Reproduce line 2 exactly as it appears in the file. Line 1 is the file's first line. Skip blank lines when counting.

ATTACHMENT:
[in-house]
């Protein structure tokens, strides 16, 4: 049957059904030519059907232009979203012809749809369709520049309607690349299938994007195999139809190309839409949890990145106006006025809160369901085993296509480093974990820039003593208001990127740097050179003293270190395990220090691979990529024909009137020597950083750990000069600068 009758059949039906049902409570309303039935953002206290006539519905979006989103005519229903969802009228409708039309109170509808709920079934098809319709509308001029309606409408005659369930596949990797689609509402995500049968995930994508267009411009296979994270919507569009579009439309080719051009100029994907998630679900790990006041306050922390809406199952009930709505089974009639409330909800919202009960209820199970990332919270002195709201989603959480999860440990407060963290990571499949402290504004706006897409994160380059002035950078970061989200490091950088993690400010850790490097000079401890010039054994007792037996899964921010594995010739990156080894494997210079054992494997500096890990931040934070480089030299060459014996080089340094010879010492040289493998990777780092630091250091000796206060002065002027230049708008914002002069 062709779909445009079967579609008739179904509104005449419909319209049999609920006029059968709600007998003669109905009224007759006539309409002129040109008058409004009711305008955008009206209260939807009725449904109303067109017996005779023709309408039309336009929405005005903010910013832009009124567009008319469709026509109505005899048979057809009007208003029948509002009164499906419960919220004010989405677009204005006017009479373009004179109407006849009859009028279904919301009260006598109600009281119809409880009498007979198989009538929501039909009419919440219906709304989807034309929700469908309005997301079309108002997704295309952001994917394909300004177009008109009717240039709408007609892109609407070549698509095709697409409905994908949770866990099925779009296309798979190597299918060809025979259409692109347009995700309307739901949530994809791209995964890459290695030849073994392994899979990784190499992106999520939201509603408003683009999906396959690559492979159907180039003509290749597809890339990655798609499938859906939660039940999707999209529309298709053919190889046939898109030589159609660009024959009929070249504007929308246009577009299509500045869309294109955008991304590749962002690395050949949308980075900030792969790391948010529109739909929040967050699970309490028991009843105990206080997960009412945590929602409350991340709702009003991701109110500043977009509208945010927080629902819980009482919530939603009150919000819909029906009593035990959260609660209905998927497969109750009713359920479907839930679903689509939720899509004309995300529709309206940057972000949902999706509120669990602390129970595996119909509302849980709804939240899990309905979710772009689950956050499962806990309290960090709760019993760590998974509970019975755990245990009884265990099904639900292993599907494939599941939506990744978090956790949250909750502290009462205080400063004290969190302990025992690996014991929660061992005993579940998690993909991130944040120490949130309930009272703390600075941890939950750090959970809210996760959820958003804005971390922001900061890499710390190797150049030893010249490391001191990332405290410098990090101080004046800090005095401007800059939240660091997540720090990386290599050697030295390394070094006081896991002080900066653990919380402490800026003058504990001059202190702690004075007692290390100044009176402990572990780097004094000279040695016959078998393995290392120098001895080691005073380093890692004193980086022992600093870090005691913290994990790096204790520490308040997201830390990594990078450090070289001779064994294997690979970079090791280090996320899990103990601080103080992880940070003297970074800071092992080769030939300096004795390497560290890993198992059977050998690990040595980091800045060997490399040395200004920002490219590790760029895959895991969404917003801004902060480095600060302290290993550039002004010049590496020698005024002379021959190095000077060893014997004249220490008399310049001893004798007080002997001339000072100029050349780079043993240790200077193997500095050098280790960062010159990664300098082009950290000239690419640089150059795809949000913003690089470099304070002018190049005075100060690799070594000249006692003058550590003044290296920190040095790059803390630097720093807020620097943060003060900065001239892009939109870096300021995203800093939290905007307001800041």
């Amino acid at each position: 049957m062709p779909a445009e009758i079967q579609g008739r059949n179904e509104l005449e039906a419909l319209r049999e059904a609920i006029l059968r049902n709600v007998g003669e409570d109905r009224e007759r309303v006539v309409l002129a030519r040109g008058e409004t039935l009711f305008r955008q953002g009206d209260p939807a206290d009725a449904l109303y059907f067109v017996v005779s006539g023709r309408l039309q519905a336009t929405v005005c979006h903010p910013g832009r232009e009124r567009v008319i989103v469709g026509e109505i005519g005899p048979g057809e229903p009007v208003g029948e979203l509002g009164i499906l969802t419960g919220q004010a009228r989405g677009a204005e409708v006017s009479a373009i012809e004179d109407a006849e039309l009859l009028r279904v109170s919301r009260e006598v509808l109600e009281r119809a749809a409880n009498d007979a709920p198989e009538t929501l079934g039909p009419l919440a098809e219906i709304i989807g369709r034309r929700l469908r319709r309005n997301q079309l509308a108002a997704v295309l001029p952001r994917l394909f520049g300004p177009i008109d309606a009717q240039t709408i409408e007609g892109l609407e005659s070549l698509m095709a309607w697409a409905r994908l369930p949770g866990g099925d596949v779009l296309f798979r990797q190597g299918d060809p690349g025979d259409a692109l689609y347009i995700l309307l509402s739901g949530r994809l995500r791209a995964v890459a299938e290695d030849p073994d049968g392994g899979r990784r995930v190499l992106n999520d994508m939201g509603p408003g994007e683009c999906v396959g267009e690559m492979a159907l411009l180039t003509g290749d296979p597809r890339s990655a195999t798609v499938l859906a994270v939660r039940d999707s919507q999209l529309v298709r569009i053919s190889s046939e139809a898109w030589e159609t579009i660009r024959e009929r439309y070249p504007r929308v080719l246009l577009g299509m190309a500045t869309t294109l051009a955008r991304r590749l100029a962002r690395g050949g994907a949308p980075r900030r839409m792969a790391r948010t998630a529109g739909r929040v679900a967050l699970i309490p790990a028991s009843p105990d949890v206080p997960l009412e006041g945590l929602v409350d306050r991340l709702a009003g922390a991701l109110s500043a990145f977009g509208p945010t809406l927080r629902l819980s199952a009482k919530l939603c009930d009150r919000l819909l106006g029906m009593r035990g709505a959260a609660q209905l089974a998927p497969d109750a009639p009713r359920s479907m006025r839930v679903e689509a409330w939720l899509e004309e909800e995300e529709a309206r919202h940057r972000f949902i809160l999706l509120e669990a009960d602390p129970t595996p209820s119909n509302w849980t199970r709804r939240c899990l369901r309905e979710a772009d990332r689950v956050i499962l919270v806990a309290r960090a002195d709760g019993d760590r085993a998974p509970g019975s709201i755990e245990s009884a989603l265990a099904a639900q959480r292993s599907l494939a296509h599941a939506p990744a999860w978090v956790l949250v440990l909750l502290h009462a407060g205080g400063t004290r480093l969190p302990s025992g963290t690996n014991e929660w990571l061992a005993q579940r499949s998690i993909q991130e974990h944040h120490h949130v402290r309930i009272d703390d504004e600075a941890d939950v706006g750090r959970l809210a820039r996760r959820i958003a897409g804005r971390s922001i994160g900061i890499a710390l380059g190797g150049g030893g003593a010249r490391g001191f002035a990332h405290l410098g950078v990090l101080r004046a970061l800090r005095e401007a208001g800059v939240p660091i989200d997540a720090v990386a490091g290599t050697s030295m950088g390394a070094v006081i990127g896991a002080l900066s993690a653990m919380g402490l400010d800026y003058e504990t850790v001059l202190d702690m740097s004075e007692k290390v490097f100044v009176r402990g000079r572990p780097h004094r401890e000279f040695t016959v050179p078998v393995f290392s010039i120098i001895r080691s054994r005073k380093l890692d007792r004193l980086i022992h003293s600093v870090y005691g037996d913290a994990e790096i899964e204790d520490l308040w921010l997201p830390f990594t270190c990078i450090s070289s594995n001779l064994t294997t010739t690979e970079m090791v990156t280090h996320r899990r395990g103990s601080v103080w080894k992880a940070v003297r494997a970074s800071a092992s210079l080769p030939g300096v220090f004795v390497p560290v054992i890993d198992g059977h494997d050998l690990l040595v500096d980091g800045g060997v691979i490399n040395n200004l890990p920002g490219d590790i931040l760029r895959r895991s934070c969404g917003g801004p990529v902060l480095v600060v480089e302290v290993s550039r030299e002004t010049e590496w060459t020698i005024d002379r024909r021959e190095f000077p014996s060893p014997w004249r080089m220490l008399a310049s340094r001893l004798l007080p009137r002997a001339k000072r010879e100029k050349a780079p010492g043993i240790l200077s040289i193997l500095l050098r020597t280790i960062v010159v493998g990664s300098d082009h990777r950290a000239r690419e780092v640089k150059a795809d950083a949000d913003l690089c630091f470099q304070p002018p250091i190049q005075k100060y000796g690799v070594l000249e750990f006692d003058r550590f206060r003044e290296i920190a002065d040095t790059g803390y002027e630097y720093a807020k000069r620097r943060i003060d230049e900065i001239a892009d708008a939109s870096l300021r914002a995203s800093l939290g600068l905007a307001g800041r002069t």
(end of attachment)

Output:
């Protein structure tokens, strides 16, 4: 049957059904030519059907232009979203012809749809369709520049309607690349299938994007195999139809190309839409949890990145106006006025809160369901085993296509480093974990820039003593208001990127740097050179003293270190395990220090691979990529024909009137020597950083750990000069600068 009758059949039906049902409570309303039935953002206290006539519905979006989103005519229903969802009228409708039309109170509808709920079934098809319709509308001029309606409408005659369930596949990797689609509402995500049968995930994508267009411009296979994270919507569009579009439309080719051009100029994907998630679900790990006041306050922390809406199952009930709505089974009639409330909800919202009960209820199970990332919270002195709201989603959480999860440990407060963290990571499949402290504004706006897409994160380059002035950078970061989200490091950088993690400010850790490097000079401890010039054994007792037996899964921010594995010739990156080894494997210079054992494997500096890990931040934070480089030299060459014996080089340094010879010492040289493998990777780092630091250091000796206060002065002027230049708008914002002069 062709779909445009079967579609008739179904509104005449419909319209049999609920006029059968709600007998003669109905009224007759006539309409002129040109008058409004009711305008955008009206209260939807009725449904109303067109017996005779023709309408039309336009929405005005903010910013832009009124567009008319469709026509109505005899048979057809009007208003029948509002009164499906419960919220004010989405677009204005006017009479373009004179109407006849009859009028279904919301009260006598109600009281119809409880009498007979198989009538929501039909009419919440219906709304989807034309929700469908309005997301079309108002997704295309952001994917394909300004177009008109009717240039709408007609892109609407070549698509095709697409409905994908949770866990099925779009296309798979190597299918060809025979259409692109347009995700309307739901949530994809791209995964890459290695030849073994392994899979990784190499992106999520939201509603408003683009999906396959690559492979159907180039003509290749597809890339990655798609499938859906939660039940999707999209529309298709053919190889046939898109030589159609660009024959009929070249504007929308246009577009299509500045869309294109955008991304590749962002690395050949949308980075900030792969790391948010529109739909929040967050699970309490028991009843105990206080997960009412945590929602409350991340709702009003991701109110500043977009509208945010927080629902819980009482919530939603009150919000819909029906009593035990959260609660209905998927497969109750009713359920479907839930679903689509939720899509004309995300529709309206940057972000949902999706509120669990602390129970595996119909509302849980709804939240899990309905979710772009689950956050499962806990309290960090709760019993760590998974509970019975755990245990009884265990099904639900292993599907494939599941939506990744978090956790949250909750502290009462205080400063004290969190302990025992690996014991929660061992005993579940998690993909991130944040120490949130309930009272703390600075941890939950750090959970809210996760959820958003804005971390922001900061890499710390190797150049030893010249490391001191990332405290410098990090101080004046800090005095401007800059939240660091997540720090990386290599050697030295390394070094006081896991002080900066653990919380402490800026003058504990001059202190702690004075007692290390100044009176402990572990780097004094000279040695016959078998393995290392120098001895080691005073380093890692004193980086022992600093870090005691913290994990790096204790520490308040997201830390990594990078450090070289001779064994294997690979970079090791280090996320899990103990601080103080992880940070003297970074800071092992080769030939300096004795390497560290890993198992059977050998690990040595980091800045060997490399040395200004920002490219590790760029895959895991969404917003801004902060480095600060302290290993550039002004010049590496020698005024002379021959190095000077060893014997004249220490008399310049001893004798007080002997001339000072100029050349780079043993240790200077193997500095050098280790960062010159990664300098082009950290000239690419640089150059795809949000913003690089470099304070002018190049005075100060690799070594000249006692003058550590003044290296920190040095790059803390630097720093807020620097943060003060900065001239892009939109870096300021995203800093939290905007307001800041």